Lack of healthcare screening puts gender diverse people at greater cancer risk

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A transgender male receiving a health check.

The lack of culturally safe health screening for people who are transgender and gender diverse (TGD) is putting them at greater risk of cancer going undetected, but nurse practitioners could be trained to help close the gap.

That’s the view of Canadian and Australian researchers who are calling for improved access to prevention and screening services for the vulnerable TGD population.

A new paper published in Seminars in Oncology Nursing outlines the barriers that TGD individuals face when trying to access gender-affirming healthcare, particularly in low-income countries and where gender and sexual diversity is illegal.

While the proportion of TGT people in the overall community is small – conservatively estimated at between 0.3% and 4.5% of adults – they experience the same health issues and, in some cases, a greater risk of cancer due to a higher prevalence of alcohol and tobacco use and sexually transmitted diseases.

Study co-author, University of South Australia nurse practitioner Toni Slotnes-O’Brien, says TGD people deserve the same care as cis-gendered people, but nurses, doctors and allied health practitioners are currently lacking experience in providing inclusive and respectful care for this population.

“There’s a lack of knowledge about alternative tests – for example, self-collection for cervical screening – and the importance of recommending mammograms for transgender women from the age of 50 if they have developed breast tissue,” Mrs Slotnes-O’Brien says. “Trans men also require cervical screening even when on testosterone.”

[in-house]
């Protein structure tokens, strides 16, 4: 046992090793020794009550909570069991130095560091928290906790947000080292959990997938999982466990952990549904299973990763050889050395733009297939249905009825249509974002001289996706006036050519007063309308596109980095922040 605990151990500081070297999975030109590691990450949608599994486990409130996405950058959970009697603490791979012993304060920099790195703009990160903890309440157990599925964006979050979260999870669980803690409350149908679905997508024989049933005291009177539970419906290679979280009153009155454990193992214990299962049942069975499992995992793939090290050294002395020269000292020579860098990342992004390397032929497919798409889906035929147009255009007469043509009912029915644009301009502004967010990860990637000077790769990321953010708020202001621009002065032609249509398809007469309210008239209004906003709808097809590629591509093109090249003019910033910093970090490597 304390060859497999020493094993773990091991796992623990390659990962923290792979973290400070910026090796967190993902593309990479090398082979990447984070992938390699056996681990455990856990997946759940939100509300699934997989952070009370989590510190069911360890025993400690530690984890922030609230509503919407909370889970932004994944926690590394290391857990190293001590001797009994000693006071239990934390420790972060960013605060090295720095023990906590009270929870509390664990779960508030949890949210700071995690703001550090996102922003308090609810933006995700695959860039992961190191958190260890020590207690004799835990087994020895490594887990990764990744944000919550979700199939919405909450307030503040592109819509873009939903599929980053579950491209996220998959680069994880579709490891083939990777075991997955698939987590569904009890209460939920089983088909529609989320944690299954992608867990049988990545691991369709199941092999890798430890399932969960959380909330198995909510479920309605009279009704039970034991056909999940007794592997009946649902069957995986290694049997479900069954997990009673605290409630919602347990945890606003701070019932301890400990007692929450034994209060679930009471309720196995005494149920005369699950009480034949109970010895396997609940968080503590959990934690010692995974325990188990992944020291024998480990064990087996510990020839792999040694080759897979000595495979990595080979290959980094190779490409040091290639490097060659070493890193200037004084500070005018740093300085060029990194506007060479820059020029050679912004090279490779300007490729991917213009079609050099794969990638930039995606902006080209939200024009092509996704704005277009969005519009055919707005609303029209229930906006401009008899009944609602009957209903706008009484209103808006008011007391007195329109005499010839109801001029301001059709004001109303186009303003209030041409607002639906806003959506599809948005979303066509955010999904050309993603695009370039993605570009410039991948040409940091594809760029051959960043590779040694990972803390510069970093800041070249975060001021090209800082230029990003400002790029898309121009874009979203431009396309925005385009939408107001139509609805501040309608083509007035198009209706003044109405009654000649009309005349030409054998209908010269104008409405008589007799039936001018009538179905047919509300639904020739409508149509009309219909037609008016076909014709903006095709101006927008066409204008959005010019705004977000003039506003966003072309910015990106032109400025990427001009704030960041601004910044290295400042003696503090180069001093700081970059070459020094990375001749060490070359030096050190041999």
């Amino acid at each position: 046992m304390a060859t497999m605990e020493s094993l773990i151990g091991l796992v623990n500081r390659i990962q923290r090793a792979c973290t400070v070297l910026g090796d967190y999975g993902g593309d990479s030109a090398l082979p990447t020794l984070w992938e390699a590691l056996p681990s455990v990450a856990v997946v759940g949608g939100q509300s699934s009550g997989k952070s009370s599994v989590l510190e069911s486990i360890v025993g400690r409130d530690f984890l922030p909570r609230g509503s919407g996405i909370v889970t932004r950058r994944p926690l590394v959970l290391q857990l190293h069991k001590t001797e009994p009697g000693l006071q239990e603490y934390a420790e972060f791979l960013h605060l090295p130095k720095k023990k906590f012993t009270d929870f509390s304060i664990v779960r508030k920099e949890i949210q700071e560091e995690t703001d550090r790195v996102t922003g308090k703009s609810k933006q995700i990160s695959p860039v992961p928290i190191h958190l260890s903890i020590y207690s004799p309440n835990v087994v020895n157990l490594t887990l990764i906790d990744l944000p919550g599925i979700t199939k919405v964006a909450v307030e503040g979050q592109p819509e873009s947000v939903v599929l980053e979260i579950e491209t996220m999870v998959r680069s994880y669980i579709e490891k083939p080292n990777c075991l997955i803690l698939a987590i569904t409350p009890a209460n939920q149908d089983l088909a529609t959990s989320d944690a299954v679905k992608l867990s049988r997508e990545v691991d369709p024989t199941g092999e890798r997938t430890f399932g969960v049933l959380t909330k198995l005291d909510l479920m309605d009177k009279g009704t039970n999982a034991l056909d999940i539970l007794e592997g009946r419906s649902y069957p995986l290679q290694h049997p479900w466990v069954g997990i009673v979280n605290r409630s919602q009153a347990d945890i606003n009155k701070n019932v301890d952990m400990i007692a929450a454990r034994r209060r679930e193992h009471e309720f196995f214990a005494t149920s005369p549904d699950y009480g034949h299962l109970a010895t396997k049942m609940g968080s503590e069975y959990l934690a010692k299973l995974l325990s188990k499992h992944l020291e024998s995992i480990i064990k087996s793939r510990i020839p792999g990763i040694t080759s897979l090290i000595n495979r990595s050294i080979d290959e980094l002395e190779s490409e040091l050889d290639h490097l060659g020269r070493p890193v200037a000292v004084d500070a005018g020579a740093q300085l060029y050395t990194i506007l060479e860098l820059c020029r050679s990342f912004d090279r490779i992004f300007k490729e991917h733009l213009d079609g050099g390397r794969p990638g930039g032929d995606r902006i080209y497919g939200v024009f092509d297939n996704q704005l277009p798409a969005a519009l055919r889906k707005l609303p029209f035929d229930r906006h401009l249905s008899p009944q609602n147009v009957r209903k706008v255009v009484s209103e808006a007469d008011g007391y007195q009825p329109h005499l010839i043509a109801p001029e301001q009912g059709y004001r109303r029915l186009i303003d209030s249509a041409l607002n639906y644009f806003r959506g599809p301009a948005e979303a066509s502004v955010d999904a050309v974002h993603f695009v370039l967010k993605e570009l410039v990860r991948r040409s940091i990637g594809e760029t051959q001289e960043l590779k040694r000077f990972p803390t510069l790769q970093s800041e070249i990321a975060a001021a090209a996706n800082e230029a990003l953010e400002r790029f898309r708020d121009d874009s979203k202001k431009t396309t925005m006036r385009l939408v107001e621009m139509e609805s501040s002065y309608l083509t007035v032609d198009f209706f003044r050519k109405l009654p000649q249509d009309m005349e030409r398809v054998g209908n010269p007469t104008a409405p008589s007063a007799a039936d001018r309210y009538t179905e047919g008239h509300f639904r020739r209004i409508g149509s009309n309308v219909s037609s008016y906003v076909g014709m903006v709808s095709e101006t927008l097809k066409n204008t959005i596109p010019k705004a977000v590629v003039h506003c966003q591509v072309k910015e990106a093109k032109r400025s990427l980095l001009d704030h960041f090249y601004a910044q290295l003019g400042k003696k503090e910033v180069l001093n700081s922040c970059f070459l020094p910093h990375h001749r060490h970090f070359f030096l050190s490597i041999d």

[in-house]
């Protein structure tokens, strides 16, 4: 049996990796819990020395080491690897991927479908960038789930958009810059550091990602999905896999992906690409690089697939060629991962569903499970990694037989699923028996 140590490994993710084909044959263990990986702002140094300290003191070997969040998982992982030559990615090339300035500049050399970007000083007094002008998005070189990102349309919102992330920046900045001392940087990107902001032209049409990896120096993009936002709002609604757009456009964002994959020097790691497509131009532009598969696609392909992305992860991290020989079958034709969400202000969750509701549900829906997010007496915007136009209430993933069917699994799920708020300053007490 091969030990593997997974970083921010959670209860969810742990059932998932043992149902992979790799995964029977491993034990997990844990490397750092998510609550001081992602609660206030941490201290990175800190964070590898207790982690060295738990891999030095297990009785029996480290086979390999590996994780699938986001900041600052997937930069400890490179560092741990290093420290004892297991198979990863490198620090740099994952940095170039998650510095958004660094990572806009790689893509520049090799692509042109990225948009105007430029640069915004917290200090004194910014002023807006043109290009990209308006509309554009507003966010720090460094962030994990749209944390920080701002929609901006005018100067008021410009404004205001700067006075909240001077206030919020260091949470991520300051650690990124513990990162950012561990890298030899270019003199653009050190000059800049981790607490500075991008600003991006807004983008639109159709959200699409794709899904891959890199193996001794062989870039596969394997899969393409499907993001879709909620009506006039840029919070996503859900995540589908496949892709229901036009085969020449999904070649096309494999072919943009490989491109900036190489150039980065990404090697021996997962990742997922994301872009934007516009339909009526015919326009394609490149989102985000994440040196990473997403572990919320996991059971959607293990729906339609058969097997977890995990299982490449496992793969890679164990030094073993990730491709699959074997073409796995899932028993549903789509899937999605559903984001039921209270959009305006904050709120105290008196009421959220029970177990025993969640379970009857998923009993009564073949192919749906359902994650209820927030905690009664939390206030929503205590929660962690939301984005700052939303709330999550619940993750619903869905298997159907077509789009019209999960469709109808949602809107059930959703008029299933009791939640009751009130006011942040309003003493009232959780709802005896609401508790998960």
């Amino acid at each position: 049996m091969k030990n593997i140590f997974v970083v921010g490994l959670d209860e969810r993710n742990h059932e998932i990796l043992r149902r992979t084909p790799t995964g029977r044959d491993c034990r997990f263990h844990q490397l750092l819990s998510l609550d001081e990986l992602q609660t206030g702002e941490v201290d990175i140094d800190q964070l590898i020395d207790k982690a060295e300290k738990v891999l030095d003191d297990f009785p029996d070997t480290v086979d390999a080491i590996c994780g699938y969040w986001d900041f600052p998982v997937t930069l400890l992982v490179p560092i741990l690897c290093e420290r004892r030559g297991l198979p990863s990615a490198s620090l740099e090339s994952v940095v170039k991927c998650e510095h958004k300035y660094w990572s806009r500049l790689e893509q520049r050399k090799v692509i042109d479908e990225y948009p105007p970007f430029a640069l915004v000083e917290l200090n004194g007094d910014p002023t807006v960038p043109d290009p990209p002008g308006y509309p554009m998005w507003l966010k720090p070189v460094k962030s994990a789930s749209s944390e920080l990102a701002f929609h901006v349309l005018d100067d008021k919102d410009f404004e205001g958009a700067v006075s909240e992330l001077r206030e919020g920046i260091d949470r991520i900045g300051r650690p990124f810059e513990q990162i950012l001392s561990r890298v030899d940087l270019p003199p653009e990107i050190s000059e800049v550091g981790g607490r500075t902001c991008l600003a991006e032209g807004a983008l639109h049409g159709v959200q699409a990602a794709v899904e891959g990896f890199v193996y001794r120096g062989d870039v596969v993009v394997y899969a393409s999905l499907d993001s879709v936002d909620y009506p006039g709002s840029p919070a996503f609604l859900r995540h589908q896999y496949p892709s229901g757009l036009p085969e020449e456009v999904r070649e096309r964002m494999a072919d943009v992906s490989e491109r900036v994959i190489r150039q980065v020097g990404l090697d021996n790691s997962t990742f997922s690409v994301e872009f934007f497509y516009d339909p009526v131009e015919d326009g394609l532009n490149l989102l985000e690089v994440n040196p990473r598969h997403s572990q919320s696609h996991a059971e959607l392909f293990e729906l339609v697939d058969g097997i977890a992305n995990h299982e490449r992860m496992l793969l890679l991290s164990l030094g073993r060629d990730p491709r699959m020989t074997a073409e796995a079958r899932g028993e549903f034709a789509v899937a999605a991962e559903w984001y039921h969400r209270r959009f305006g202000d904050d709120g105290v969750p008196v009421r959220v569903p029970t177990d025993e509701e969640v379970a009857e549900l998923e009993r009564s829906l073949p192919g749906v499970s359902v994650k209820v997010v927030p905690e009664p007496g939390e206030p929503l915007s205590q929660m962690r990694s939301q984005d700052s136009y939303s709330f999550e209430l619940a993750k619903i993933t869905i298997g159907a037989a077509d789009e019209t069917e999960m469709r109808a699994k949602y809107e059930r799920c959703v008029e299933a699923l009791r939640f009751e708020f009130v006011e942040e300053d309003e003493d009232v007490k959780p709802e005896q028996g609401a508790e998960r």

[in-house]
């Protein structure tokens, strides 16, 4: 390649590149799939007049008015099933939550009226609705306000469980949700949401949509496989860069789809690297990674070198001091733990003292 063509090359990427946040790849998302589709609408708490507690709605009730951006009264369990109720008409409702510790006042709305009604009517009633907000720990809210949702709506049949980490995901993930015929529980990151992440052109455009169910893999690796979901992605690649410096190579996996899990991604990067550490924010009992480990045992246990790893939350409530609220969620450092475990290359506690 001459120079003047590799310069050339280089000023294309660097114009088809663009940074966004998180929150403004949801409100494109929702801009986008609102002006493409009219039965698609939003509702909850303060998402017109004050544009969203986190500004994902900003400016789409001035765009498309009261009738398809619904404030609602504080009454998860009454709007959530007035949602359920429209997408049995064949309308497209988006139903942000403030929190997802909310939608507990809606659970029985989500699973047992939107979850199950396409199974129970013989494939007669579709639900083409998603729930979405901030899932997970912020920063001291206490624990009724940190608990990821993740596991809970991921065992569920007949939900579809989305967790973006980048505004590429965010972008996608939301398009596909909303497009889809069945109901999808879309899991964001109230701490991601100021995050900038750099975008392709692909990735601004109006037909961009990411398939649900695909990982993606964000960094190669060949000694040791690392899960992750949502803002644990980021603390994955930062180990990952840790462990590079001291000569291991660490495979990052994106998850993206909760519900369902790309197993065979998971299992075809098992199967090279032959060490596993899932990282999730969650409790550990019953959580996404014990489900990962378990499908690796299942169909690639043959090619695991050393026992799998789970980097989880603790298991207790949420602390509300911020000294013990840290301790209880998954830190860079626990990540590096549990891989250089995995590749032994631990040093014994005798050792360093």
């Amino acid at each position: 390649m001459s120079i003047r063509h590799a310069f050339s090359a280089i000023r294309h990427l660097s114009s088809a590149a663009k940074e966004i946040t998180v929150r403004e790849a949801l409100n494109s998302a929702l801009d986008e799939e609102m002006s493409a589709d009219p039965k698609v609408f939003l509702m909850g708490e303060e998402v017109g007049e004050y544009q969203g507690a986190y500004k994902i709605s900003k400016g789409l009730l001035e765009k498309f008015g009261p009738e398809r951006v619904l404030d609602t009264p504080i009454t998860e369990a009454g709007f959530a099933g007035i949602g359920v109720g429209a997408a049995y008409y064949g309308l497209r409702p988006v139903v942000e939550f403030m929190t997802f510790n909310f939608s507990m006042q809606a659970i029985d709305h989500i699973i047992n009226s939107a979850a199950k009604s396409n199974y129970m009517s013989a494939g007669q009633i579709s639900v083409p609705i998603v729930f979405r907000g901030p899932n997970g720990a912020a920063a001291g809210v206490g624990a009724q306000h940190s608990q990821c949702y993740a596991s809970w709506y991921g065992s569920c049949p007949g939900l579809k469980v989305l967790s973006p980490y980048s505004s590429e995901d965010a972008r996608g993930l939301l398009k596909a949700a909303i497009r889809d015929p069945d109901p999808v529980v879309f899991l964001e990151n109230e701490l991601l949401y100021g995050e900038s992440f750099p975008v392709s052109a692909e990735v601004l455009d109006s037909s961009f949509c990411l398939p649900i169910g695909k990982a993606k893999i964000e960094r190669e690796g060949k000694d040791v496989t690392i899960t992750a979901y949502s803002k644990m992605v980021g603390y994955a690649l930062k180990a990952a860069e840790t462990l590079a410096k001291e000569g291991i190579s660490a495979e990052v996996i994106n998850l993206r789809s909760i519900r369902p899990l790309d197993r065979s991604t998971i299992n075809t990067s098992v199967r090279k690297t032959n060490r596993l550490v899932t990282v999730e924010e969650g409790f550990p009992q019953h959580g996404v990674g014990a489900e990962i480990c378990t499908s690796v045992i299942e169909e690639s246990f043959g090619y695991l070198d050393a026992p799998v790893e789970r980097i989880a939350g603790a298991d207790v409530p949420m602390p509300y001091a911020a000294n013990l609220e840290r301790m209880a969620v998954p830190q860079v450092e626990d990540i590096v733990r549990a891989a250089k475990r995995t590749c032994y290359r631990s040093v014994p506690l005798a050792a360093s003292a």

Despite more awareness around gender diversity, TGD individuals continue to experience discrimination, threats and violence as a result of widespread prejudice, the researchers say, and this leads to poorer physical, emotional and mental health compared with cis-gendered individuals.

“One major problem I often see is personal opinions affecting a clinician’s decision to provide gender affirming care.”

Due to actual or fears of discrimination, many TGD individuals are reluctant to seek health checkups, including cancer screening, which can delay cancer diagnosis and treatment, leading to poorer outcomes and even death.

The World Professional Association of Transgender Health recommends several guidelines that practitioners should follow when considering the needs of TGD individuals on estrogen therapy. These include factoring in the length of time on estrogen, the dose, patient age and the age when gender-affirming hormones were started.

Independent studies have identified that breast cancer occurs at a younger average age in transmasculine individuals who undergo a mastectomy, highlighting the importance of regular screening.

The risks could be reduced if nurse practitioners were trained to work in collaboration with clinicians to improve healthcare access for this vulnerable group, researchers say.

“At UniSA’s City West Health Clinic, we conduct a transgender and gender diverse clinic and provide gender neutral toilets. Little things like that make a huge difference to a person who is transgender,” Mrs Slotnes-O’Brien says.

Notes for editors

Cancer Screening and Prevention in the Transgender and Gender Diverse Population: Considerations and Strategies for Advanced Practice Nurses” is published is authored by Associate Professor Erin Ziegler from Toronto Metropolitan University and UniSA academics Toni Slotnes-O’Brien and Associate Professor Micah Peters.

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